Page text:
He was not, as some tributes suggested, “a complete midfielder”. There were things he struggled with. As was well documented, he couldn’t really tackle. He rarely beat a man for pace. He didn’t quite have the stamina of other midfield greats.
But Robert Ng’ambi, who was given the nickname of ‘Baggio’, one of Italy’s all-time greats, was probably correct. The scrawny, asthmatic, ginger lad was one of the finest Malawian players of the past two decades.
The 36-year-old, who started his football career in the top-flight league with ACT Stars before joining MDC United, arrived at Bakili Bullets (now Nyasa Big Bullets) in the 2003/04 season.
The midfielder moved to The People’s Team during a transfer window that was coupled with drama as MDC were reluctant to release him on the final day of the window.
“My move was coupled with drama because my then club could not release me saying the timing of the transfer request wasn’t right. But when Bullets returned with an improved offer MDC United couldn’t refuse and I was allowed to move,” recalls Ng’ambi in an exclusive interview with club media.
For Ng’ambi, joining Maule was a dream come true as he admits being a staunch supporter of a team that he followed growing up in Ndirande, an area known to be the hub of the Bullets fanbase.
“It was a dream come true for a young boy who grew up supporting the club and was residing right in Ndirande where the majority of the team’s supporters are. It was my dream to play for Bullets, it was a great feeling to play for this team in front of my home supporters and I cannot explain the feeling,” he says.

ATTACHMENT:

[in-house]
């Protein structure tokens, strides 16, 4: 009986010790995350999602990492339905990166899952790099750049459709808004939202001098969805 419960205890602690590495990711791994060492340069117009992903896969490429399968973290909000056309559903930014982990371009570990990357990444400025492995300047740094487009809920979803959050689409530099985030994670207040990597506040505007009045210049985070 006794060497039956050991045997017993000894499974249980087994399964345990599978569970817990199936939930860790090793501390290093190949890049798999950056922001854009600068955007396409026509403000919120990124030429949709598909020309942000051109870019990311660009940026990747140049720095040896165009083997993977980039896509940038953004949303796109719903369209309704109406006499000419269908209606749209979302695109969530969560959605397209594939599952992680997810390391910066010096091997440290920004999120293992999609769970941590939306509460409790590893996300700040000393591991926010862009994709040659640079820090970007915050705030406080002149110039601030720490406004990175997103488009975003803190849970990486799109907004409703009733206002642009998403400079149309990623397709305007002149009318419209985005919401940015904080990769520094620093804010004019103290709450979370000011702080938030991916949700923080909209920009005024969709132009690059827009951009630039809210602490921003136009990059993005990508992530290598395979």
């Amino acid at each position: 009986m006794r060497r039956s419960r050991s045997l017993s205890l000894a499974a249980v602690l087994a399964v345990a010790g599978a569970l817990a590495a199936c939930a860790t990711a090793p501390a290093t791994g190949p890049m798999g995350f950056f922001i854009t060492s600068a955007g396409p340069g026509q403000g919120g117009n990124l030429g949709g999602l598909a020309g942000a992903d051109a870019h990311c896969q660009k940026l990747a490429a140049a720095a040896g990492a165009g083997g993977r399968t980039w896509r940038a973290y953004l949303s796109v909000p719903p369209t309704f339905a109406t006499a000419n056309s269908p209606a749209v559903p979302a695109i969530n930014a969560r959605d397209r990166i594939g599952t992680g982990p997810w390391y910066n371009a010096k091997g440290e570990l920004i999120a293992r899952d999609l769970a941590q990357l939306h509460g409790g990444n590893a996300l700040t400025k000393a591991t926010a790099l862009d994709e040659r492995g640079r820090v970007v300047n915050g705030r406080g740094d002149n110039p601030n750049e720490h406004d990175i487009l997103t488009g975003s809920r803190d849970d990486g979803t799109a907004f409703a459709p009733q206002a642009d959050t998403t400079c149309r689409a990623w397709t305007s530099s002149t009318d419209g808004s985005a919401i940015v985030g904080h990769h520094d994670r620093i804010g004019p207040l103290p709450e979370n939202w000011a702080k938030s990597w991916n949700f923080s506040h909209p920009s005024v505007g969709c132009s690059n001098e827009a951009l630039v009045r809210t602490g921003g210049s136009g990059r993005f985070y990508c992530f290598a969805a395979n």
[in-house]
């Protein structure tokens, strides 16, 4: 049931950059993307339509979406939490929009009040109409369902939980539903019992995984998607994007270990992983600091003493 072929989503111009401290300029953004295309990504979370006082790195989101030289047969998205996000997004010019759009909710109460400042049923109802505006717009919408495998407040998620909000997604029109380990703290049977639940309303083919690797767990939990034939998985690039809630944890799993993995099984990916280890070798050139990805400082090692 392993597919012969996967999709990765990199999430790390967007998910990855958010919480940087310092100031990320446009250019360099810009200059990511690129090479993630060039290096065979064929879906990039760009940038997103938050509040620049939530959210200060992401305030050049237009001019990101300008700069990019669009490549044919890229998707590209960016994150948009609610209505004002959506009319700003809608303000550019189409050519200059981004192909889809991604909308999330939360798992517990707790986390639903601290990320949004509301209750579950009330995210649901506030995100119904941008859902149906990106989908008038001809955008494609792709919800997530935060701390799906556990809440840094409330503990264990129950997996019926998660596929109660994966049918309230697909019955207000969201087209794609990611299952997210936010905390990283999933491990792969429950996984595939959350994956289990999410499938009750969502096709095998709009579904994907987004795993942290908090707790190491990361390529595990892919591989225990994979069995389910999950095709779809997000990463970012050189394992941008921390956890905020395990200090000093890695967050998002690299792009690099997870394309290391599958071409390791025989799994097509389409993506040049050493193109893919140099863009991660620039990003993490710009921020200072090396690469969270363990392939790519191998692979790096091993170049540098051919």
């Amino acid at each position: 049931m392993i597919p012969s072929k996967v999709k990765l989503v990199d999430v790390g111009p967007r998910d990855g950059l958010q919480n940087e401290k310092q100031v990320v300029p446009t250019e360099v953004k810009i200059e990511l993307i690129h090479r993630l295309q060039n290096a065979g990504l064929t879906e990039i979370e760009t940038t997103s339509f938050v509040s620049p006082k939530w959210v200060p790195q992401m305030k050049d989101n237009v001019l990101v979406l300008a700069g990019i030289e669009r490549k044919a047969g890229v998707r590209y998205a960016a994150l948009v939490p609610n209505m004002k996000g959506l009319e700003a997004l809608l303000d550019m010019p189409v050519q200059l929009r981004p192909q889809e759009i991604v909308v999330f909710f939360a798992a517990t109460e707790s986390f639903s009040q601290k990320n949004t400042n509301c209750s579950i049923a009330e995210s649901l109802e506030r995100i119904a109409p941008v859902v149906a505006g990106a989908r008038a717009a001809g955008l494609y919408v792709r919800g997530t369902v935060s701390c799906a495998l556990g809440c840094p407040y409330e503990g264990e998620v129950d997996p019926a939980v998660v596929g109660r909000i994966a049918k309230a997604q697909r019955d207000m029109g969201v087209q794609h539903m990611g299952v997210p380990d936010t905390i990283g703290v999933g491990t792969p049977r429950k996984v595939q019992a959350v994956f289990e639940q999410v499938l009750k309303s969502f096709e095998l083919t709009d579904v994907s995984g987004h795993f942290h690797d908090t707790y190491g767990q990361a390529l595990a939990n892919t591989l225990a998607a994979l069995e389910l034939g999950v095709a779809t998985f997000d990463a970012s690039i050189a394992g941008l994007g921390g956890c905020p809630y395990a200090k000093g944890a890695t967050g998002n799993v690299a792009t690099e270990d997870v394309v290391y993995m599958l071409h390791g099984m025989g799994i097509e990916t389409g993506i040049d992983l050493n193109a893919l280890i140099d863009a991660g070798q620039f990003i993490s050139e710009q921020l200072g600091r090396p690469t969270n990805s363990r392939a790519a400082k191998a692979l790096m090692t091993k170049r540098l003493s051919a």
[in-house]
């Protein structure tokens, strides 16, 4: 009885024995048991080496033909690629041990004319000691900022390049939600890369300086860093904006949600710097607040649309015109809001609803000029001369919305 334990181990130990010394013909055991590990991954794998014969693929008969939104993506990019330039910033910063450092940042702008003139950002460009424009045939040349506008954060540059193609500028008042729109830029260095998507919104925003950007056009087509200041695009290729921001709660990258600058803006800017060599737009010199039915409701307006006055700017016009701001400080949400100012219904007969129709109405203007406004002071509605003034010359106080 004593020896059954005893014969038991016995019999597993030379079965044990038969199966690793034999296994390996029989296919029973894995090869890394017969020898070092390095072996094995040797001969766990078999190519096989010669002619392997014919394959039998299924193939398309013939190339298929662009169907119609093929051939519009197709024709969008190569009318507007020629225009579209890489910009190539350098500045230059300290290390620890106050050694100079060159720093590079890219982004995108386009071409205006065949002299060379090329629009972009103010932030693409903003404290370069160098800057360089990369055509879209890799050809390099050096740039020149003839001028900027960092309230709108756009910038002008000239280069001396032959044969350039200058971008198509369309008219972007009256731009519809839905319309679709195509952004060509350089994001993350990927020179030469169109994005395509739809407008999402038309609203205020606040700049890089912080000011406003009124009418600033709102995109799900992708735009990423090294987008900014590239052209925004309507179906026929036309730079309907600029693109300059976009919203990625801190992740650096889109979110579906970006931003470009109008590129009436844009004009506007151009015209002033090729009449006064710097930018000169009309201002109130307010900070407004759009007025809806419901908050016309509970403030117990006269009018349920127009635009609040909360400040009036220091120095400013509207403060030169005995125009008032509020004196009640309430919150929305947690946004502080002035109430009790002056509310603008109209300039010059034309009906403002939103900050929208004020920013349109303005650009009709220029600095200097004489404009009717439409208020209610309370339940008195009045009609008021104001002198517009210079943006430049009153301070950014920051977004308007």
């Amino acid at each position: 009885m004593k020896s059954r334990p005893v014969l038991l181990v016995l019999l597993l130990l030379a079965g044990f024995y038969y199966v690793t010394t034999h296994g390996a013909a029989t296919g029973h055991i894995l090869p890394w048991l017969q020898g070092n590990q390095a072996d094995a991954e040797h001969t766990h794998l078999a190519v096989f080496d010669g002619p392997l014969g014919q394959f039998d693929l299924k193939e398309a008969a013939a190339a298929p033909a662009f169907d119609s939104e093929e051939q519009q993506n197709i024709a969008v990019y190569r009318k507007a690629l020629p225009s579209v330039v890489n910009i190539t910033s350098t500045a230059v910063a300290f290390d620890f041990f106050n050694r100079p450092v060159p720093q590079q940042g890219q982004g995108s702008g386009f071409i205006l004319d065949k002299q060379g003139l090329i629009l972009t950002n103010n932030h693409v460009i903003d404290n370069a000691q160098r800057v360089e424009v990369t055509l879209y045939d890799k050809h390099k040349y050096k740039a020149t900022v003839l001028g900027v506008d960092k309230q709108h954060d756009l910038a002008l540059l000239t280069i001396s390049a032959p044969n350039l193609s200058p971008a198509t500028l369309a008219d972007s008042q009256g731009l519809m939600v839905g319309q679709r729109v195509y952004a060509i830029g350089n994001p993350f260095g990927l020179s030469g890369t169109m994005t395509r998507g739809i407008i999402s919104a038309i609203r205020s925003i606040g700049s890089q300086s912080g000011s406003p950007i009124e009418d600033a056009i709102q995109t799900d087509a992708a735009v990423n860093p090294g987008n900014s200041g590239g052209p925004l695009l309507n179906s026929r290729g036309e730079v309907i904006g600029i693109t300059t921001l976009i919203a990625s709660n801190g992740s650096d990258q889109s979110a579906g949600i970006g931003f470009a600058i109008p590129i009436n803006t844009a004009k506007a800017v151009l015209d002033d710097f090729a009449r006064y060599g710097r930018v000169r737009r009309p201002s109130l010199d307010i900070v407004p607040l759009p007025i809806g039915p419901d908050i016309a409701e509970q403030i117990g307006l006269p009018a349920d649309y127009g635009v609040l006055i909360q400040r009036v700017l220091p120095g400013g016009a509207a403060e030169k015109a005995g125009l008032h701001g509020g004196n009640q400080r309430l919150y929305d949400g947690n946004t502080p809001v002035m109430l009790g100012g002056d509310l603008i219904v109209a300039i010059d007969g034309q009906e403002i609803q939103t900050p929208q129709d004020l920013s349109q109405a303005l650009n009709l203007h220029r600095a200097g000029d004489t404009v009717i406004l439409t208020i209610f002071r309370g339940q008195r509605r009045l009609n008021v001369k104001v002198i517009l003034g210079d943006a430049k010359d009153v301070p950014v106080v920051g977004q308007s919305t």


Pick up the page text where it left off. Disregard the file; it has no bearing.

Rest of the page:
Ng’ambi only played for his boyhood club for one-and-a-half seasons and made more than 50 appearances, scoring crucial goals for The People’s Team in a period Bullets became the first and only club to reach the group stages of Africa’s biggest club competition, the CAF Champions League.
“Scoring more than 20 goals in more than 50 appearances during my stay at Bullets was my biggest achievement because I joined the club when I was very young, straight from amateur leagues. I will never forget as someone who dreamed of playing for this biggest team in Malawi and playing in the CAF Champions League, reaching group stages just spiced up my career.
“I think I came to Bullets at the right time, a period the team was going through a transition and I was part of the team that made history by reaching the group stages of Africa’s biggest club competition. This is something which I will cherish forever,” he cherishes his spell with Maule.
To be as good at anything as Ng’ambi was at football would be a rare blessing. There have been other excellent players in the modern era but, in truth, only a few come close to matching his innate gifts. The goals, the passes and the movements were second nature to the midfielder. Everything he did on the pitch seemed like a reflex, akin to sneezing for the rest of the mere mortals.
Ng’ambi shares what he believes was key for Bullets to achieve the 2003/04 season’s milestone.
“The team had players who fought for the team and the country. We knew that we carried the country’s flag [playing in the CAF Champions League] and we had to give it all for Malawi.